Fall into this award-winning seek-and-find book with its richly timeless style and get swept up in a treasure hunt through Grandad’s wild house!
The children want to go to the park with Grandad, but they can’t leave until they find his lost socks…and his shoes…and even his teeth! Will they ever get out of Grandad’s busy house? With a trove of wonders to discover on every page, this seek and find book will enchant young and old alike as they search for Grandad’s lost objects. Oversized dimensions, a textured paper-over-board die-cut cover, eye-popping color, and elaborately complex spreads on every page make this book a collector's item and a must-have.
About the Author
B. B. Cronin is an award-winning illustrator originally from Dublin, Ireland. His work has appeared in The New Yorker, The New York Times, and on the covers of PenguinClassics, among many other publications. He was honored by a one-person show at the Irish Museum of Modern Art in Dublin in 1998. He lives and works in Brooklyn, New York with the illustrator Juliette Borda and their two children, Henry and Esmé. He divides his time between his kitchen, living room and his studio.
Visit him on Facebook or at BrianCronin.com.
“An eye-popping take on I Spy.”—O, the Oprah Magazine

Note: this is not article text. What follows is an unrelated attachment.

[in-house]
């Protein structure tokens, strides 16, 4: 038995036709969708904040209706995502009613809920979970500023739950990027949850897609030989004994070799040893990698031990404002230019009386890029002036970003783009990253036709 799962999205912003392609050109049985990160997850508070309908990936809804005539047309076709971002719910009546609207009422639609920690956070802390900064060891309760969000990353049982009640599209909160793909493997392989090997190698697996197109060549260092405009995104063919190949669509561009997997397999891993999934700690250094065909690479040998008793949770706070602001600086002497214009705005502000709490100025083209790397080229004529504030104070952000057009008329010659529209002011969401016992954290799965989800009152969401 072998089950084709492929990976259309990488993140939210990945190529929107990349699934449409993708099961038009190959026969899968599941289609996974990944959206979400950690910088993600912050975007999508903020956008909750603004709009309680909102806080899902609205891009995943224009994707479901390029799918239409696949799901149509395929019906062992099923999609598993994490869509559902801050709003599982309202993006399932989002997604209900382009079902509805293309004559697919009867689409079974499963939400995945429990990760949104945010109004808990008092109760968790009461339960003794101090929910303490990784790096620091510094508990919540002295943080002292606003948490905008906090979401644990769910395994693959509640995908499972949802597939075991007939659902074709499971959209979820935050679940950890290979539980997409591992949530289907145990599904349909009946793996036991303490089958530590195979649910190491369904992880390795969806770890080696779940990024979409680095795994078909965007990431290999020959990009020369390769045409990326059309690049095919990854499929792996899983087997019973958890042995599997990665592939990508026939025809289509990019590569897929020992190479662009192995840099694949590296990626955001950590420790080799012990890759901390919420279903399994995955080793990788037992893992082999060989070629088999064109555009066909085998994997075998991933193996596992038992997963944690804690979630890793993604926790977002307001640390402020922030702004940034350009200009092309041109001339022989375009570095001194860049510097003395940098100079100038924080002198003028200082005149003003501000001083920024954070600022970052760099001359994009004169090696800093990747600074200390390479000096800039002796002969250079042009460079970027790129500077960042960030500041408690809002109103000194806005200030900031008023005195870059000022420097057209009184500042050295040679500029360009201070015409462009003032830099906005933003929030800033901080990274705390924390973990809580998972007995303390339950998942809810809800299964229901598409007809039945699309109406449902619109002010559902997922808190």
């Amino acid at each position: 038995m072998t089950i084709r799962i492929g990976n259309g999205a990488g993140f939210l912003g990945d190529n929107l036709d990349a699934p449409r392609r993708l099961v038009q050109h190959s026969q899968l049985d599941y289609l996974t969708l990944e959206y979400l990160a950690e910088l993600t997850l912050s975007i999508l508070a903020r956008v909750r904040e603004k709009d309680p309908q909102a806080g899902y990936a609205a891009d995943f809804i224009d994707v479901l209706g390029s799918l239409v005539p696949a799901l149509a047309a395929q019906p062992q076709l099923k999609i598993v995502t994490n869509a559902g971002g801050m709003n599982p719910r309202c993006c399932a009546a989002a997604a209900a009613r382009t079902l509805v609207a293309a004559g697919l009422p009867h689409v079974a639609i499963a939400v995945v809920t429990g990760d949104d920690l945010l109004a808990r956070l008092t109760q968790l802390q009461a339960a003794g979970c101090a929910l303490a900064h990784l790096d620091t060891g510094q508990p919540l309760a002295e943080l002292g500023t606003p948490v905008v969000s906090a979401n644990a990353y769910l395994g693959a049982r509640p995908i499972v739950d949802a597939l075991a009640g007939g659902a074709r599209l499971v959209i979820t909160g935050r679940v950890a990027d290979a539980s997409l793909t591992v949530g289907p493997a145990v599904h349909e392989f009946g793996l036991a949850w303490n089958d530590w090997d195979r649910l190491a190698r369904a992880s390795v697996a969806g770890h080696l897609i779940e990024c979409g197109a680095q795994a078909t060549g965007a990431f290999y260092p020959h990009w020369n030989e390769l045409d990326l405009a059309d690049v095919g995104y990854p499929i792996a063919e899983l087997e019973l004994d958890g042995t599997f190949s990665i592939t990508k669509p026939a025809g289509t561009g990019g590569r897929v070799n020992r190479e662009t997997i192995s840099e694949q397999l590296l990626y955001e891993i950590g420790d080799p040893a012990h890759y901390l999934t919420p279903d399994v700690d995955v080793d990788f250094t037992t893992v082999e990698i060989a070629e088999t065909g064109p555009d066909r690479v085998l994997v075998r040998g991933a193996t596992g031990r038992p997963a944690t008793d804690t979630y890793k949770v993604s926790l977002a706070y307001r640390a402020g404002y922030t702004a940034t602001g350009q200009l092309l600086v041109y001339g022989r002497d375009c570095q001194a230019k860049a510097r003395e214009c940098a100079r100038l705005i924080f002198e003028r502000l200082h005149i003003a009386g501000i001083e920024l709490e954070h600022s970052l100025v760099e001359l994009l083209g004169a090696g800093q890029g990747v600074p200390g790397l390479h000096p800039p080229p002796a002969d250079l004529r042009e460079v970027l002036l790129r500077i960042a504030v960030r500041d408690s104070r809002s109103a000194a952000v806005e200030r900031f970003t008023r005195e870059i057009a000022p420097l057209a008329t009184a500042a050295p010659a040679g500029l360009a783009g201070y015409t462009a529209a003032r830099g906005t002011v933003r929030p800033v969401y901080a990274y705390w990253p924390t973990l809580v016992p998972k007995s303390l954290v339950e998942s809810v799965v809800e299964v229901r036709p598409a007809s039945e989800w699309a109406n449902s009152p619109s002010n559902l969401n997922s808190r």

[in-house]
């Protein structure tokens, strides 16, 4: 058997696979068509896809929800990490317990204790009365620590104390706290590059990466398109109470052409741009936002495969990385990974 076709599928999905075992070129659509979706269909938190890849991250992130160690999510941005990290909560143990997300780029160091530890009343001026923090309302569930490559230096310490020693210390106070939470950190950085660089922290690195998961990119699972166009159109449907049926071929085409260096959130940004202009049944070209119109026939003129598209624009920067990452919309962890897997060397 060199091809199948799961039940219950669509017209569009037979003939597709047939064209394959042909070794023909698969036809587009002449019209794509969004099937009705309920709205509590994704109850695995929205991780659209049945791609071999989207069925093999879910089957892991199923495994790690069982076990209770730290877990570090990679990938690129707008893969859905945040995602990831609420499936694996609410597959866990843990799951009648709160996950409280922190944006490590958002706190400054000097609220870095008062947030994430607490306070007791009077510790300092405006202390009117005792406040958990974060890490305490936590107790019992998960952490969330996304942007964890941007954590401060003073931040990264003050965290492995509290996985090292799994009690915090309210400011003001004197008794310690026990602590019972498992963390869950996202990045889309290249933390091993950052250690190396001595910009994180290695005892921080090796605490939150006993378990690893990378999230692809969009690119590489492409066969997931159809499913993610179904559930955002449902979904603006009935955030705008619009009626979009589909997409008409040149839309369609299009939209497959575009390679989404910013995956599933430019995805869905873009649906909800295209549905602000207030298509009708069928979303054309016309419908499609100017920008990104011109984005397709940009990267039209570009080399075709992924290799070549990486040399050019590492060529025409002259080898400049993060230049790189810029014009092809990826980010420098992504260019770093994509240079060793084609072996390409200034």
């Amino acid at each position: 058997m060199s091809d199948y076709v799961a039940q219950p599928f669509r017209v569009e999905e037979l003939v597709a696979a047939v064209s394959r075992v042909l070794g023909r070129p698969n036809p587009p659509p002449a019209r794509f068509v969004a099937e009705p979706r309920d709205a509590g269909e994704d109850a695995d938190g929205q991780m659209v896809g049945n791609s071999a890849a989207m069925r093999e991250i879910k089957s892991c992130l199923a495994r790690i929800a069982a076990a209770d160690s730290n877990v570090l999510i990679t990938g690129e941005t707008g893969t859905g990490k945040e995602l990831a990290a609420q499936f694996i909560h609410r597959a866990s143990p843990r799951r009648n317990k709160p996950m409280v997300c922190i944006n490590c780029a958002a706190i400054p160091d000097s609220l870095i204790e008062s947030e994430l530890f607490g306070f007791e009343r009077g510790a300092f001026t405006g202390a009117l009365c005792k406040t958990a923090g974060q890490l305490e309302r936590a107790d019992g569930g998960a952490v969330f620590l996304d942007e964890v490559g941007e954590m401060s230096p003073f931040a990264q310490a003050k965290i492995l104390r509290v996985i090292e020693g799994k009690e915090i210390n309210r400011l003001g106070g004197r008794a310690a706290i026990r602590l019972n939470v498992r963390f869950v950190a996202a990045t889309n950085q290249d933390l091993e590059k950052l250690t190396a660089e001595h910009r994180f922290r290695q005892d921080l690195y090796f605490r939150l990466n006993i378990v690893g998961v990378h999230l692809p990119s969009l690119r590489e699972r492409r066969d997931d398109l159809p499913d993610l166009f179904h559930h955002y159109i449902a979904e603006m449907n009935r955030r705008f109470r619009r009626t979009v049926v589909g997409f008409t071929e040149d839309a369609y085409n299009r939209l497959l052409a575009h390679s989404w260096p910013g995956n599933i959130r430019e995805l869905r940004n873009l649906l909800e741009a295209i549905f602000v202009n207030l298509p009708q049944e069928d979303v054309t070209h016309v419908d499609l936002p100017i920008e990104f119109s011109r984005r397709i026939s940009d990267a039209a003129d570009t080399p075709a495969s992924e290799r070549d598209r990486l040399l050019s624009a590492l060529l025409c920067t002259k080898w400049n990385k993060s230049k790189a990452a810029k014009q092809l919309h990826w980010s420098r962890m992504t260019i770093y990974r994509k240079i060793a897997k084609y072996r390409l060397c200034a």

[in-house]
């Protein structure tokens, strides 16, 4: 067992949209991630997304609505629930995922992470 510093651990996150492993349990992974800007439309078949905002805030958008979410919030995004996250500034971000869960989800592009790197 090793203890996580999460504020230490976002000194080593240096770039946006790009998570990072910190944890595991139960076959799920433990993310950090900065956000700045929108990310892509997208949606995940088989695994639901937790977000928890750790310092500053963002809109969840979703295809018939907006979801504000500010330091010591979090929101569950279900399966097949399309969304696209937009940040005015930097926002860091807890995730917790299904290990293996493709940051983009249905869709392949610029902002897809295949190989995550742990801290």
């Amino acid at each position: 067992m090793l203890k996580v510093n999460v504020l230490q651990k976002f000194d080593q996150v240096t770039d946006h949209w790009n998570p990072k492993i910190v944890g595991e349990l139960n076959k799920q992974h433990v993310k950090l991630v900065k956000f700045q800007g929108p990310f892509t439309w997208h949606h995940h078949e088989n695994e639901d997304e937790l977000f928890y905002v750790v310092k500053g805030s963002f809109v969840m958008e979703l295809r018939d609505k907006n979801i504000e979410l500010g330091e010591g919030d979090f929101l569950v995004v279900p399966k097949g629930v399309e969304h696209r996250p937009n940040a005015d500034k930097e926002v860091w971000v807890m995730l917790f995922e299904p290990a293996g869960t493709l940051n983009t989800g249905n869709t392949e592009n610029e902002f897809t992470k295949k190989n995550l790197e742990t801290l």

“This dazzling and delightful ‘seek and find’ book harkens to Maira Kalman’s Max series with its whimsical drawings and unpredictable color combinations. The Lost House could be an adventurous spread from an architecture magazine.”—The New York Times
"Filled with delightful drawings that are visually engaging and inspiring, this bedtime treat...will be a pleasure to read night after night for both kids and adults."—Real Simple
"[A] stylish puzzler [and] superior seek-and-find for all ages."—The Wall Street Journal “The Lost House is packed with vivid illustrations and enchanting experience for old and young together.”—Goodhousekeeping.com
“Kids will spend more time giggling over all the quirky stuff Grandpa’s house is filled with in this search-and-find book than looking for the things they’re supposed to spot.”—Redbook